More than a decade after Hurricane Katrina, Mississippi is getting an F for its failure to address climate change. The state's Gulf Coast was all but destroyed after the 2005 storm. Punishing winds and 28-foot-high storm surges left hundreds of people dead, racked up billions of dollars in damages and virtually wiped out life in what was once a thriving beachfront community. Because of climate change, more brutal weather events and aggressive flooding are likely to slam the region time and again.
Yet Mississippi officials have done next to nothing to confront the future coastal risks.
The state's failing grade comes from the States at Risk project, a new initiative by Climate Central, a nonprofit research group, and ICF International, a global consulting firm. In a report released Wednesday, the groups found Mississippi is hardly alone. Only half the 50 states are making concerted efforts to adapt to rising sea levels, coastal flooding and stronger tropical storms. Just seven states -- Alaska, California, Connecticut, Massachusetts, Maryland, New York and Pennsylvania -- have strategies for dealing with the full sweep of climate-related effects, the analysis found.
The oversight carries a potentially massive price tag, climate science and insurance industry experts warned. As severe storms, heat waves, torrential downpours and other events become more frequent and intense, unprepared Americans risk paying more each year to rebuild infrastructure and restore communities.
“Very few states have taken sufficient action to prepare for future changes in weather patterns that are already impacting us,” said Mark Begich, a former Democratic U.S. senator from Alaska who supports the project. “If we don’t take action now ... we risk paying the higher costs of recovery tomorrow.”
The States at Risk project assigned grades to each state based on two key factors: the scope of the current and future climate threats in each state, and the actions local leaders are taking to prepare and adapt to a warming planet. Mississippi was among five states to earn an F. The others were Arkansas, Missouri, Nevada and Texas. But five states aced the exam: California, Connecticut, Massachusetts, New York and Pennsylvania all earned A’s, reflecting the willingness of state officials to address climate change. The rest of the states were divided fairly evenly among the ranks of B’s, C’s and D’s.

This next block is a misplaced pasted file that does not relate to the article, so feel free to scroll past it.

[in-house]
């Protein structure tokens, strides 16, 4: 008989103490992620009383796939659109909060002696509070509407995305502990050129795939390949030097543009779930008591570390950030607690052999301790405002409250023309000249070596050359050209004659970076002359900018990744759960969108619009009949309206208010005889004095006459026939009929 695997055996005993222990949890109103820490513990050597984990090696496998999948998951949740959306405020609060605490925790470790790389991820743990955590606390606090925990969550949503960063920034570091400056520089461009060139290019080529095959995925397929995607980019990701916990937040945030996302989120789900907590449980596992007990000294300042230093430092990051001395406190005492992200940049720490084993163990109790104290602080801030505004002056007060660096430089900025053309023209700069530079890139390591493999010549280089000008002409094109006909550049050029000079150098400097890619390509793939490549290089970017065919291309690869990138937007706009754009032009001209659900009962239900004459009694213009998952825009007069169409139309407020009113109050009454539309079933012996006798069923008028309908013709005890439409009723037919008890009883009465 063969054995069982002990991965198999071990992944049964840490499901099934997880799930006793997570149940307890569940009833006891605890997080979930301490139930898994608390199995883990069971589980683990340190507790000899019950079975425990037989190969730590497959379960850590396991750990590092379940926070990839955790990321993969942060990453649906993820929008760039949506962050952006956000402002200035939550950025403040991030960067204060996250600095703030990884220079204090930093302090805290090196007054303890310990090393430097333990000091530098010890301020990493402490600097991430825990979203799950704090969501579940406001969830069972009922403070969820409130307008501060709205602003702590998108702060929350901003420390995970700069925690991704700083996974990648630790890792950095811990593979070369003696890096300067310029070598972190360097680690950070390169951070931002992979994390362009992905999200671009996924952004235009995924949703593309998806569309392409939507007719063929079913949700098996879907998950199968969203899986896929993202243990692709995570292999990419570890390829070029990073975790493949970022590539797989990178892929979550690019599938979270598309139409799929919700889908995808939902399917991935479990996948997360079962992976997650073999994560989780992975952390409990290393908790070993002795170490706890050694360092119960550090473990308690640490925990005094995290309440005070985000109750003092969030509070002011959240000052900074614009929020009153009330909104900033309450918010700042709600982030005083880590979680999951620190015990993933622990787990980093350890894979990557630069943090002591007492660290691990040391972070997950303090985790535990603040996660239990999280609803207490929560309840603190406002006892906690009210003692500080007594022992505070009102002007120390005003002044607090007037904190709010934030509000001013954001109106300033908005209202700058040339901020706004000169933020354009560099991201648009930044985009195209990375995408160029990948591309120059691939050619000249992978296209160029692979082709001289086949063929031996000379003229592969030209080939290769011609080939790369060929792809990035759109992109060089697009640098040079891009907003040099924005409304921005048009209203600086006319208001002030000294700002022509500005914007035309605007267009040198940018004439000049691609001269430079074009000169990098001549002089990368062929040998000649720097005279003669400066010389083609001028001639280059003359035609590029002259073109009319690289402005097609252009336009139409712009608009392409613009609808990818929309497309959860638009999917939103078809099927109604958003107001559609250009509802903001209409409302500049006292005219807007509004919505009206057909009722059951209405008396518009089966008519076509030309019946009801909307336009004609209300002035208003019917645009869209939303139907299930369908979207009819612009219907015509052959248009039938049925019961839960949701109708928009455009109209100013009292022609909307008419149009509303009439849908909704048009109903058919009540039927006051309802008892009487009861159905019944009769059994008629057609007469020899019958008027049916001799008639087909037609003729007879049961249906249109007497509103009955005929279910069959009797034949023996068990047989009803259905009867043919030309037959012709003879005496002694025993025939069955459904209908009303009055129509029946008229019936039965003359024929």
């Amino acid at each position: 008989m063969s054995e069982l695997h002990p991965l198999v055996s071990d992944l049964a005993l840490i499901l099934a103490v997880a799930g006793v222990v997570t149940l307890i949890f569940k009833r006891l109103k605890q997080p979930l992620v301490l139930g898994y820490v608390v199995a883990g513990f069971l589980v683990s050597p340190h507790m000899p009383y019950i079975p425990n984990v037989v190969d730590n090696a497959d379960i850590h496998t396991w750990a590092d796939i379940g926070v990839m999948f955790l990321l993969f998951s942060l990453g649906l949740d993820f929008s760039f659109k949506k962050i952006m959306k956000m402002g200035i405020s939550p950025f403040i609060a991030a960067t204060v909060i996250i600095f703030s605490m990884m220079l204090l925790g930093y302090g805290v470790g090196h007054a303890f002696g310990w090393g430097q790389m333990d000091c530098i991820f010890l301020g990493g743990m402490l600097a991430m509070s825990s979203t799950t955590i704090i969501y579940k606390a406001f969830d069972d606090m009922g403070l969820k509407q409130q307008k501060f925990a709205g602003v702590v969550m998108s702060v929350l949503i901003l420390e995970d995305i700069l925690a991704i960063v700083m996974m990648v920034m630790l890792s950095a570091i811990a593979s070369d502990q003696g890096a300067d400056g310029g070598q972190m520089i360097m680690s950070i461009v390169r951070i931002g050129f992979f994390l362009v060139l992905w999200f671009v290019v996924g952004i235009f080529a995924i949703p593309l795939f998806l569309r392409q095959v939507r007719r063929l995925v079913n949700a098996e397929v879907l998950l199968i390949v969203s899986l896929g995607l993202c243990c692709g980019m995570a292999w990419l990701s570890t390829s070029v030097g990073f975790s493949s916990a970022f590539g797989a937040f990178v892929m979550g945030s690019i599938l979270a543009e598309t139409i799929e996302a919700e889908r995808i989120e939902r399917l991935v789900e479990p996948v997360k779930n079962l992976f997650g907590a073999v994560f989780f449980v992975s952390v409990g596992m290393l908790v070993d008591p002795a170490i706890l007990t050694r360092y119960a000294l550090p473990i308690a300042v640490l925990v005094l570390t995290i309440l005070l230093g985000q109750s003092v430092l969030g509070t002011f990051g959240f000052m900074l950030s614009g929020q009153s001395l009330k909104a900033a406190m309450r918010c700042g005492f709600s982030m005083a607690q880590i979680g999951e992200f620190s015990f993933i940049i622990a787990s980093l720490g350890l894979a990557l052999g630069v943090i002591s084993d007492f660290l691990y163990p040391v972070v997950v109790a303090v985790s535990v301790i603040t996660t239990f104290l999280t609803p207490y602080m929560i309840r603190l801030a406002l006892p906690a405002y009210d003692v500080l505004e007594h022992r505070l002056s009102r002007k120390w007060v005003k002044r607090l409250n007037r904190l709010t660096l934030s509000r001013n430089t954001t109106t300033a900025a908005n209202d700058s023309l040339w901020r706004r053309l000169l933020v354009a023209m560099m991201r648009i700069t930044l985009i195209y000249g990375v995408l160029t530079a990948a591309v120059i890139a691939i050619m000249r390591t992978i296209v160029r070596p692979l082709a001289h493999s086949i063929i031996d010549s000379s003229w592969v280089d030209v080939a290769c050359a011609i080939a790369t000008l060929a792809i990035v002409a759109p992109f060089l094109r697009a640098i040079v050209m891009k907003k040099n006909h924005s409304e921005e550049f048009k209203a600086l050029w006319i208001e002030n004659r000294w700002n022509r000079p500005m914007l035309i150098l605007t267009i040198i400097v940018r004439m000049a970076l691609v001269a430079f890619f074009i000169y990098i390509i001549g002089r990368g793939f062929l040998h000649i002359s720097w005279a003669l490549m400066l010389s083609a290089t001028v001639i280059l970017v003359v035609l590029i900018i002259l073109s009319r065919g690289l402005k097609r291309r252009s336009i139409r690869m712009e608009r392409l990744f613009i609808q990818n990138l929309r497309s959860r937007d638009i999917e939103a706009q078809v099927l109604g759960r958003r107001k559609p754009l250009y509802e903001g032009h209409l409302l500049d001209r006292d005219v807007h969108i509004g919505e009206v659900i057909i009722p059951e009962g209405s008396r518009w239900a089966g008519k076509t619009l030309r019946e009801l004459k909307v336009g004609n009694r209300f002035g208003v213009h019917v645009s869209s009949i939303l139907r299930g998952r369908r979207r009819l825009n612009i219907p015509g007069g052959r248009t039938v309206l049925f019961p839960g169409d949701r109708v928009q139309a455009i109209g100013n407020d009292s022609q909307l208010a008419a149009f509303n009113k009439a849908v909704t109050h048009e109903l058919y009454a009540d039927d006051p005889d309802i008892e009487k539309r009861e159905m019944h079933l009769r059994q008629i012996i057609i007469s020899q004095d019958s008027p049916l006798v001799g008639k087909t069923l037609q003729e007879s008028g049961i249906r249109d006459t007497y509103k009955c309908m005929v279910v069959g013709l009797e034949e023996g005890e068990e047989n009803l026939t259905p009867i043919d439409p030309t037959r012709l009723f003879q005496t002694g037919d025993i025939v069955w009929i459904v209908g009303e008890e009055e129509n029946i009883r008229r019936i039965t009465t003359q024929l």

For the report card, Climate Central and ICF International used a mix of quantitative and qualitative information. The researchers determined each state's risks by studying the latest climate and hydrology projections through 2050, as well as localized sea level rise projections. Scores for climate "preparedness" were based on the types and scope of state's existing laws, policies and research efforts around five key areas: public health, communities, transportation, energy and water.
Mississippi’s F scoring is a combination of its performance in four areas. For coastal flooding, it earned an F, and in three other categories -- drought, wildfires and extreme heat -- it earned scores of D-. The Magnolia State is particularly vulnerable to warming weather. By 2050, the average number of dangerously hot days could quadruple from present levels, to 100 ultra-hot days a year, according to States at Risk. Despite that threat, Mississippi is the only state in the U.S. to take no steps to prepare for future heat risks. Such measures could include upgrading its electric grid to handle a surge of air-conditioning units and improving emergency response measures to ensure older adults and children are safe.
New York leaders, by contrast, have developed multiple climate adaptation strategies to account for rising threats of extreme heat, drought, and inland and coastal flooding in the next few decades, the report found. The state earned A’s for inland flooding and drought, an A- for extreme heat and a B in coastal flooding. Even so, the Empire State is far from climate-proofed. States at Risk noted that New York’s adaptation efforts tend to stop or stall with each change in administration, and state leaders have yet to formally adopt a climate strategy with a firm timeline for implementation.